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June 27th, 2019:

USS update

If you attended the AGM earlier this month, you will already know that there is going to be a ballot for further strike action this Autumn. The UCU position is one of No Detriment, and the decision to ballot for strike was proposed and accepted at Congress earlier this summer. In April, our pension contributions increased from 8% to 8.8%. The current proposals from USS will increase the total contributions of employers and scheme members by at least a further 1.4%, with our member contributions rising by at least 1.3% since the start of the dispute. If the employers do not agree additional contingent contributions, the increases will be even worse.USS is proposing rates that will increase our contributions to at least 11% after 2020.

Industrial action by UCU members led to the establishment of a Joint Expert Panel last year, comprising both UCU and UUK representatives. The Panel confirmed UCU’s belief that the pension scheme has a sustainable future, and made reasonable recommendations to USS. If applied, these recommendations would have resolved our dispute and would have resulted in no contribution increases or benefit cuts for members. Our employers however, instead of committing fully to the Joint Expert Panel recommendations, are proposing we should increase our contributions based on a pessimistic valuation of the scheme.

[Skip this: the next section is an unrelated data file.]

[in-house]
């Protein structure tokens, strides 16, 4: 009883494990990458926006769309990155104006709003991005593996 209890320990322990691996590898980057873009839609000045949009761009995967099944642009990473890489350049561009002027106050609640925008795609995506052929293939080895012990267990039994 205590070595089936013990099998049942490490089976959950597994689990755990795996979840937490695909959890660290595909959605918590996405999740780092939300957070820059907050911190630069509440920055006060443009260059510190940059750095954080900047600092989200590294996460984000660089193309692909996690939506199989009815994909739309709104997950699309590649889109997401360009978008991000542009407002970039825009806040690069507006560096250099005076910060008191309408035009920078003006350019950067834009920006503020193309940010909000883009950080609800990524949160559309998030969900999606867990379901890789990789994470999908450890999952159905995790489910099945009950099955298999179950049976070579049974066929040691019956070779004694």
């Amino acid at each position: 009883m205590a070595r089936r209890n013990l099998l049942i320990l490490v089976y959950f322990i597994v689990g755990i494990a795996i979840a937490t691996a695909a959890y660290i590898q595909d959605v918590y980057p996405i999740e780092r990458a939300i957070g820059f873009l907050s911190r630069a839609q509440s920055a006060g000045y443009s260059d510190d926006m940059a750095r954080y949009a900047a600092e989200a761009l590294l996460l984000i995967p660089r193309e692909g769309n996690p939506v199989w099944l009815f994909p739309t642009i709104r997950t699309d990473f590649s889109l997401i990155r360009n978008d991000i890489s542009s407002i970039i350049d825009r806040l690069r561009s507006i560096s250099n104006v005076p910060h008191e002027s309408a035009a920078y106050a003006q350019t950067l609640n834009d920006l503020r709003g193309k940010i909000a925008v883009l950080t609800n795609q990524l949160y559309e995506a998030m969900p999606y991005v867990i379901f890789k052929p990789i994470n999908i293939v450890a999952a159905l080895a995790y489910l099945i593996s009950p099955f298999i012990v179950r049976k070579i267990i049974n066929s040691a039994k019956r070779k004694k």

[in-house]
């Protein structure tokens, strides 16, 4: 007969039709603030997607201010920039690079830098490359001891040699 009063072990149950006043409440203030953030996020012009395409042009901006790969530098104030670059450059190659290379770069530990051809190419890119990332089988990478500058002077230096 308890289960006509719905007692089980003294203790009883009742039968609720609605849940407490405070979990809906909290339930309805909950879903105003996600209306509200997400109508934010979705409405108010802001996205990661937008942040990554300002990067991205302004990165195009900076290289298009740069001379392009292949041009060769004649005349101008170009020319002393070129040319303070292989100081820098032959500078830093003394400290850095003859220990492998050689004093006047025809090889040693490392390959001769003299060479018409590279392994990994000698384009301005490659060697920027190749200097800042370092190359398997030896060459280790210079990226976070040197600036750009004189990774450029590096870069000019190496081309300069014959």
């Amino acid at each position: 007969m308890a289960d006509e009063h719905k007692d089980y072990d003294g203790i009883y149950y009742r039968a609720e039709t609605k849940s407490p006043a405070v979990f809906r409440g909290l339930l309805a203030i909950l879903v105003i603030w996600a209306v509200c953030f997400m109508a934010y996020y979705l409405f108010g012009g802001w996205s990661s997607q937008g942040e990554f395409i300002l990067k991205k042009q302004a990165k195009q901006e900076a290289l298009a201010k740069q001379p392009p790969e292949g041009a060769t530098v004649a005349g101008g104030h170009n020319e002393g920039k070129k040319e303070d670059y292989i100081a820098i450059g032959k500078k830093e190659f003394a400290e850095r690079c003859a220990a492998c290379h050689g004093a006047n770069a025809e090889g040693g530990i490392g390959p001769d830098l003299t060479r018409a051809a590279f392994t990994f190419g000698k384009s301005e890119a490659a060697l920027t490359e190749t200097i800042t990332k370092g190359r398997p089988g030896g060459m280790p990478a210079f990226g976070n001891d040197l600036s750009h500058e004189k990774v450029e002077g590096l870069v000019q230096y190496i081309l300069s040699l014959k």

And a story came to light in the last week (featured in USS briefs on twitter and in the FT) that the Chair of USS trustees (David Eastwood) was rebuked by the Pension’s Regulator (tPR) for misrepresenting the tPR position on an issue key to that valuation. Currently VC of Birmingham University, David Eastwood was told in January that the USS report mistakenly suggested that the tPR insisted on using the most cautious of discount rates, which resulted in a larger projected deficit. Despite an email on the subject, he and the board have done nothing to correct their statements or acknowledge the potential impact on the valuation of the scheme. We also have to wonder what the effect on the negotiations would have been had this been made public to all parties at the time. You will also have seen this in UCU General Secretary elect Jo Grady’s most recent email (from Monday 24thJune).

This follows reports that a USS trustee (statistics expert Professor Jane Hutton) claims to have been prevented from carrying out a full analysis of the scheme valuation.

A further complication to the debate is the decision (confirmed 20thJune) of Trinity College, Cambridge to withdraw from USS – on the grounds that there was a remote risk that its assets would be required to bail out the scheme in a worst-case scenario. UCU has already called for a boycott of Trinity College – as outlined in the brief from Head Office on the 21stJune.

To keep up to date with USS developments you could follow FT journalist Josephine Cumbo on Twitter or visit the UCU USS pages.